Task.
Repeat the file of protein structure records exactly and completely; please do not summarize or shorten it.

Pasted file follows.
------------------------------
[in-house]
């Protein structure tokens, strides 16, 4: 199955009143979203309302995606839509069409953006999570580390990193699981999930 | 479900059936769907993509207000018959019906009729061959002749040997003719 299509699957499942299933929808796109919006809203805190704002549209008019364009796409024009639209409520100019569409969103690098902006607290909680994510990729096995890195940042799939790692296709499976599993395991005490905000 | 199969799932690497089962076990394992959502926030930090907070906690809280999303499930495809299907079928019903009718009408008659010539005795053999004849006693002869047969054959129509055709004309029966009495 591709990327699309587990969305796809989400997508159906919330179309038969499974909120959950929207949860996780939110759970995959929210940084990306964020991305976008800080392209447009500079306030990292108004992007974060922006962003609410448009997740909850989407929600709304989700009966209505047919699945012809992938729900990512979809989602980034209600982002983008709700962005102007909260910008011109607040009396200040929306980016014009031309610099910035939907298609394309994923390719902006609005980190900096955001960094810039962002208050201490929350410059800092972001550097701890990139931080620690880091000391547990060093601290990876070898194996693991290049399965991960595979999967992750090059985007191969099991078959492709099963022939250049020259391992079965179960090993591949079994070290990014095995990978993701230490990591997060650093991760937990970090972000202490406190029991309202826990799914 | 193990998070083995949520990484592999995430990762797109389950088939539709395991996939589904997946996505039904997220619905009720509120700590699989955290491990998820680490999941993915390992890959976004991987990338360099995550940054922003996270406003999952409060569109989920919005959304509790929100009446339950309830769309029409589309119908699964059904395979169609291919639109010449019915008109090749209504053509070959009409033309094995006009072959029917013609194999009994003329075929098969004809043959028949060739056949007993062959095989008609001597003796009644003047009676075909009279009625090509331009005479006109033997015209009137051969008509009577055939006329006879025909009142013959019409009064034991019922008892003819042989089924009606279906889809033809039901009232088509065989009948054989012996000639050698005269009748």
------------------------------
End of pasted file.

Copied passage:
[in-house]
């Protein structure tokens, strides 16, 4: 199955009143979203309302995606839509069409953006999570580390990193699981999930 | 479900059936769907993509207000018959019906009729061959002749040997003719 299509699957499942299933929808796109919006809203805190704002549209008019364009796409024009639209409520100019569409969103690098902006607290909680994510990729096995890195940042799939790692296709499976599993395991005490905000 | 199969799932690497089962076990394992959502926030930090907070906690809280999303499930495809299907079928019903009718009408008659010539005795053999004849006693002869047969054959129509055709004309029966009495 591709990327699309587990969305796809989400997508159906919330179309038969499974909120959950929207949860996780939110759970995959929210940084990306964020991305976008800080392209447009500079306030990292108004992007974060922006962003609410448009997740909850989407929600709304989700009966209505047919699945012809992938729900990512979809989602980034209600982002983008709700962005102007909260910008011109607040009396200040929306980016014009031309610099910035939907298609394309994923390719902006609005980190900096955001960094810039962002208050201490929350410059800092972001550097701890990139931080620690880091000391547990060093601290990876070898194996693991290049399965991960595979999967992750090059985007191969099991078959492709099963022939250049020259391992079965179960090993591949079994070290990014095995990978993701230490990591997060650093991760937990970090972000202490406190029991309202826990799914 | 193990998070083995949520990484592999995430990762797109389950088939539709395991996939589904997946996505039904997220619905009720509120700590699989955290491990998820680490999941993915390992890959976004991987990338360099995550940054922003996270406003999952409060569109989920919005959304509790929100009446339950309830769309029409589309119908699964059904395979169609291919639109010449019915008109090749209504053509070959009409033309094995006009072959029917013609194999009994003329075929098969004809043959028949060739056949007993062959095989008609001597003796009644003047009676075909009279009625090509331009005479006109033997015209009137051969008509009577055939006329006879025909009142013959019409009064034991019922008892003819042989089924009606279906889809033809039901009232088509065989009948054989012996000639050698005269009748």